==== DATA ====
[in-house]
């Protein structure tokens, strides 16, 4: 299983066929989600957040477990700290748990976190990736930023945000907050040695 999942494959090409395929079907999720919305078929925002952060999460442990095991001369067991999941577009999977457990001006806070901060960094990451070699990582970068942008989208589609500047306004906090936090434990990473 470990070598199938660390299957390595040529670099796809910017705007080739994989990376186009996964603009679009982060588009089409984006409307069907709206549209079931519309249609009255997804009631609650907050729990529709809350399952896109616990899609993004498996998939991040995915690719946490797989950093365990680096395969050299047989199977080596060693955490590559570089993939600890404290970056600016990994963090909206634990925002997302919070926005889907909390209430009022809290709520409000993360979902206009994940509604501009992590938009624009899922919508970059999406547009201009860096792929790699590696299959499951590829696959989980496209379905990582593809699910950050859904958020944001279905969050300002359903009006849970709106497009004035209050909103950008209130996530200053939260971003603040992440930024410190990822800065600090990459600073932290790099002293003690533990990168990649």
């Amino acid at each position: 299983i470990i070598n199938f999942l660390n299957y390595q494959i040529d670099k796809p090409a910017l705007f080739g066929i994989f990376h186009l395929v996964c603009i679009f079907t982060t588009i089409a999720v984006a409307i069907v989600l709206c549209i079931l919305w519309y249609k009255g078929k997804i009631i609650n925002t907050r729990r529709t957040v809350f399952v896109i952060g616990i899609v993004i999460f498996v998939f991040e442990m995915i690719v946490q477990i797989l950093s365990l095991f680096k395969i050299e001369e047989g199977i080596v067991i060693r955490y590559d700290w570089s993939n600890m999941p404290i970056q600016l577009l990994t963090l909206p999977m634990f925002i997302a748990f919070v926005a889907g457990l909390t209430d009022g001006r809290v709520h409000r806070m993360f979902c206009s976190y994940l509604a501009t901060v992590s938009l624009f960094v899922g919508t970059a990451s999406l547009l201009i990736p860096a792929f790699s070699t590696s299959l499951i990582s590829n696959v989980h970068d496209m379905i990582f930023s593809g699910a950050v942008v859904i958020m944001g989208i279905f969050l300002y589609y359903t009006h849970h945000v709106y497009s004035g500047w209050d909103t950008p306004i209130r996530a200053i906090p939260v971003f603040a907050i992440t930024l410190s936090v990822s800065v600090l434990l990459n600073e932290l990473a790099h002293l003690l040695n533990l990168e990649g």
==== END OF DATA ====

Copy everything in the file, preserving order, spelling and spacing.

[in-house]
């Protein structure tokens, strides 16, 4: 299983066929989600957040477990700290748990976190990736930023945000907050040695 999942494959090409395929079907999720919305078929925002952060999460442990095991001369067991999941577009999977457990001006806070901060960094990451070699990582970068942008989208589609500047306004906090936090434990990473 470990070598199938660390299957390595040529670099796809910017705007080739994989990376186009996964603009679009982060588009089409984006409307069907709206549209079931519309249609009255997804009631609650907050729990529709809350399952896109616990899609993004498996998939991040995915690719946490797989950093365990680096395969050299047989199977080596060693955490590559570089993939600890404290970056600016990994963090909206634990925002997302919070926005889907909390209430009022809290709520409000993360979902206009994940509604501009992590938009624009899922919508970059999406547009201009860096792929790699590696299959499951590829696959989980496209379905990582593809699910950050859904958020944001279905969050300002359903009006849970709106497009004035209050909103950008209130996530200053939260971003603040992440930024410190990822800065600090990459600073932290790099002293003690533990990168990649």
């Amino acid at each position: 299983i470990i070598n199938f999942l660390n299957y390595q494959i040529d670099k796809p090409a910017l705007f080739g066929i994989f990376h186009l395929v996964c603009i679009f079907t982060t588009i089409a999720v984006a409307i069907v989600l709206c549209i079931l919305w519309y249609k009255g078929k997804i009631i609650n925002t907050r729990r529709t957040v809350f399952v896109i952060g616990i899609v993004i999460f498996v998939f991040e442990m995915i690719v946490q477990i797989l950093s365990l095991f680096k395969i050299e001369e047989g199977i080596v067991i060693r955490y590559d700290w570089s993939n600890m999941p404290i970056q600016l577009l990994t963090l909206p999977m634990f925002i997302a748990f919070v926005a889907g457990l909390t209430d009022g001006r809290v709520h409000r806070m993360f979902c206009s976190y994940l509604a501009t901060v992590s938009l624009f960094v899922g919508t970059a990451s999406l547009l201009i990736p860096a792929f790699s070699t590696s299959l499951i990582s590829n696959v989980h970068d496209m379905i990582f930023s593809g699910a950050v942008v859904i958020m944001g989208i279905f969050l300002y589609y359903t009006h849970h945000v709106y497009s004035g500047w209050d909103t950008p306004i209130r996530a200053i906090p939260v971003f603040a907050i992440t930024l410190s936090v990822s800065v600090l434990l990459n600073e932290l990473a790099h002293l003690l040695n533990l990168e990649g």